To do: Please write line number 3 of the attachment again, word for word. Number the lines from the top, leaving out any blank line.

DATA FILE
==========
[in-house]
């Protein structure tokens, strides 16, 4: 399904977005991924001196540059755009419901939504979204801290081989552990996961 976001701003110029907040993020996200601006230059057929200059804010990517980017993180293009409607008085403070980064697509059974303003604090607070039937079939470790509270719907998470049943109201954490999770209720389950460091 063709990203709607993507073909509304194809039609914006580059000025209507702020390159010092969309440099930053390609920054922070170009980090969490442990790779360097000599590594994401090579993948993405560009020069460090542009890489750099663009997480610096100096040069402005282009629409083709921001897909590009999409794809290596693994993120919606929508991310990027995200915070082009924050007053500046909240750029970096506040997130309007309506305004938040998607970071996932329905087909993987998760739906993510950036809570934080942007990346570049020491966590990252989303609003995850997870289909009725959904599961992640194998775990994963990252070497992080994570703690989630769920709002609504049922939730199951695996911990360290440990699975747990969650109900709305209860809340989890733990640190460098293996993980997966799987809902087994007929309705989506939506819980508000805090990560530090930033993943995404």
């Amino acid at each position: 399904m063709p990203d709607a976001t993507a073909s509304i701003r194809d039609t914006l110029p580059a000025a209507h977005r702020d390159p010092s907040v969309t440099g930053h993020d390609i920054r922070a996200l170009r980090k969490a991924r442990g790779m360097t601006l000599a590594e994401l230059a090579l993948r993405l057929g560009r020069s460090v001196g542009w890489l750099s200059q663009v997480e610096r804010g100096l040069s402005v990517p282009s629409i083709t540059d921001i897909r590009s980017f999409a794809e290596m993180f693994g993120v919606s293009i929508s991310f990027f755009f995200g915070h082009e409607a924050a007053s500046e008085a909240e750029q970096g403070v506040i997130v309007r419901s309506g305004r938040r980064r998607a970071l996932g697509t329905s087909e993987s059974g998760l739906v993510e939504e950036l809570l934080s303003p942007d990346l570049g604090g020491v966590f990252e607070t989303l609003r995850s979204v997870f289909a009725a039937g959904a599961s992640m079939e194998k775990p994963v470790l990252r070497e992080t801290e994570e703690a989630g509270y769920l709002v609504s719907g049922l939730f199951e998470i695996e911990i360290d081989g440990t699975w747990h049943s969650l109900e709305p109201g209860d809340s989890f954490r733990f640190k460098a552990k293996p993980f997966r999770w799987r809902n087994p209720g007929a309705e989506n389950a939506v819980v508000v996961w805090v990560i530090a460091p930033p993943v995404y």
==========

């Amino acid at each position: 399904m063709p990203d709607a976001t993507a073909s509304i701003r194809d039609t914006l110029p580059a000025a209507h977005r702020d390159p010092s907040v969309t440099g930053h993020d390609i920054r922070a996200l170009r980090k969490a991924r442990g790779m360097t601006l000599a590594e994401l230059a090579l993948r993405l057929g560009r020069s460090v001196g542009w890489l750099s200059q663009v997480e610096r804010g100096l040069s402005v990517p282009s629409i083709t540059d921001i897909r590009s980017f999409a794809e290596m993180f693994g993120v919606s293009i929508s991310f990027f755009f995200g915070h082009e409607a924050a007053s500046e008085a909240e750029q970096g403070v506040i997130v309007r419901s309506g305004r938040r980064r998607a970071l996932g697509t329905s087909e993987s059974g998760l739906v993510e939504e950036l809570l934080s303003p942007d990346l570049g604090g020491v966590f990252e607070t989303l609003r995850s979204v997870f289909a009725a039937g959904a599961s992640m079939e194998k775990p994963v470790l990252r070497e992080t801290e994570e703690a989630g509270y769920l709002v609504s719907g049922l939730f199951e998470i695996e911990i360290d081989g440990t699975w747990h049943s969650l109900e709305p109201g209860d809340s989890f954490r733990f640190k460098a552990k293996p993980f997966r999770w799987r809902n087994p209720g007929a309705e989506n389950a939506v819980v508000v996961w805090v990560i530090a460091p930033p993943v995404y």